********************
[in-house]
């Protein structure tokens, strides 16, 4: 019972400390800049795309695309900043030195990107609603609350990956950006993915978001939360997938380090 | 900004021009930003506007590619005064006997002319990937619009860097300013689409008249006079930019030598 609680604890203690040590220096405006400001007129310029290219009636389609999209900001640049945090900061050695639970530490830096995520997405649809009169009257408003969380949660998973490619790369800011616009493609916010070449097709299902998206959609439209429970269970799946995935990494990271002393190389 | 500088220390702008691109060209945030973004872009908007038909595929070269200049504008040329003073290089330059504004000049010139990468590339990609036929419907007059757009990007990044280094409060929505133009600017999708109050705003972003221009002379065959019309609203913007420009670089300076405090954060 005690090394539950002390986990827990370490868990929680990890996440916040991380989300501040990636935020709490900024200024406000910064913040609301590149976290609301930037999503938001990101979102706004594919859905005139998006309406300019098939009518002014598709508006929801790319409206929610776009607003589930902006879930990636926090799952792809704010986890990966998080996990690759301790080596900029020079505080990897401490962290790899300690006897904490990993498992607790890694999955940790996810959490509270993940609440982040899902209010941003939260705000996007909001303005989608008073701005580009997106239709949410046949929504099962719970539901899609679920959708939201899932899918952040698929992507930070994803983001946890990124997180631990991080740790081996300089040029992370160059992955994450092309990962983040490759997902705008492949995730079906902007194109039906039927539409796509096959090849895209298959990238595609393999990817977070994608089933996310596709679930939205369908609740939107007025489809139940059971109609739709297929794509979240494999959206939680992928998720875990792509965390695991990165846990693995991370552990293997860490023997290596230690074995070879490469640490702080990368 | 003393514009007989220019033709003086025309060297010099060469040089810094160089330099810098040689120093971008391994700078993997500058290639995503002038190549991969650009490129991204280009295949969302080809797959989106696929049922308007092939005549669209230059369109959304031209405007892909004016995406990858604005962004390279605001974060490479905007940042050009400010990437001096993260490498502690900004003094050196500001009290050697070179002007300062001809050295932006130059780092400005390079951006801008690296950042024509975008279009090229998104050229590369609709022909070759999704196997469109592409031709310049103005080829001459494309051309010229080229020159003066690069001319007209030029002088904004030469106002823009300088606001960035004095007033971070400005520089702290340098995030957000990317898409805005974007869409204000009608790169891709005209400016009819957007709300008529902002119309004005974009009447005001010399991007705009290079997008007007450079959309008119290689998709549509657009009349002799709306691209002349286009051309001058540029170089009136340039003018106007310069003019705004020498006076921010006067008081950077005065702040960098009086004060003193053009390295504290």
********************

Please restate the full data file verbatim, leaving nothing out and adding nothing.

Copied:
[in-house]
């Protein structure tokens, strides 16, 4: 019972400390800049795309695309900043030195990107609603609350990956950006993915978001939360997938380090 | 900004021009930003506007590619005064006997002319990937619009860097300013689409008249006079930019030598 609680604890203690040590220096405006400001007129310029290219009636389609999209900001640049945090900061050695639970530490830096995520997405649809009169009257408003969380949660998973490619790369800011616009493609916010070449097709299902998206959609439209429970269970799946995935990494990271002393190389 | 500088220390702008691109060209945030973004872009908007038909595929070269200049504008040329003073290089330059504004000049010139990468590339990609036929419907007059757009990007990044280094409060929505133009600017999708109050705003972003221009002379065959019309609203913007420009670089300076405090954060 005690090394539950002390986990827990370490868990929680990890996440916040991380989300501040990636935020709490900024200024406000910064913040609301590149976290609301930037999503938001990101979102706004594919859905005139998006309406300019098939009518002014598709508006929801790319409206929610776009607003589930902006879930990636926090799952792809704010986890990966998080996990690759301790080596900029020079505080990897401490962290790899300690006897904490990993498992607790890694999955940790996810959490509270993940609440982040899902209010941003939260705000996007909001303005989608008073701005580009997106239709949410046949929504099962719970539901899609679920959708939201899932899918952040698929992507930070994803983001946890990124997180631990991080740790081996300089040029992370160059992955994450092309990962983040490759997902705008492949995730079906902007194109039906039927539409796509096959090849895209298959990238595609393999990817977070994608089933996310596709679930939205369908609740939107007025489809139940059971109609739709297929794509979240494999959206939680992928998720875990792509965390695991990165846990693995991370552990293997860490023997290596230690074995070879490469640490702080990368 | 003393514009007989220019033709003086025309060297010099060469040089810094160089330099810098040689120093971008391994700078993997500058290639995503002038190549991969650009490129991204280009295949969302080809797959989106696929049922308007092939005549669209230059369109959304031209405007892909004016995406990858604005962004390279605001974060490479905007940042050009400010990437001096993260490498502690900004003094050196500001009290050697070179002007300062001809050295932006130059780092400005390079951006801008690296950042024509975008279009090229998104050229590369609709022909070759999704196997469109592409031709310049103005080829001459494309051309010229080229020159003066690069001319007209030029002088904004030469106002823009300088606001960035004095007033971070400005520089702290340098995030957000990317898409805005974007869409204000009608790169891709005209400016009819957007709300008529902002119309004005974009009447005001010399991007705009290079997008007007450079959309008119290689998709549509657009009349002799709306691209002349286009051309001058540029170089009136340039003018106007310069003019705004020498006076921010006067008081950077005065702040960098009086004060003193053009390295504290």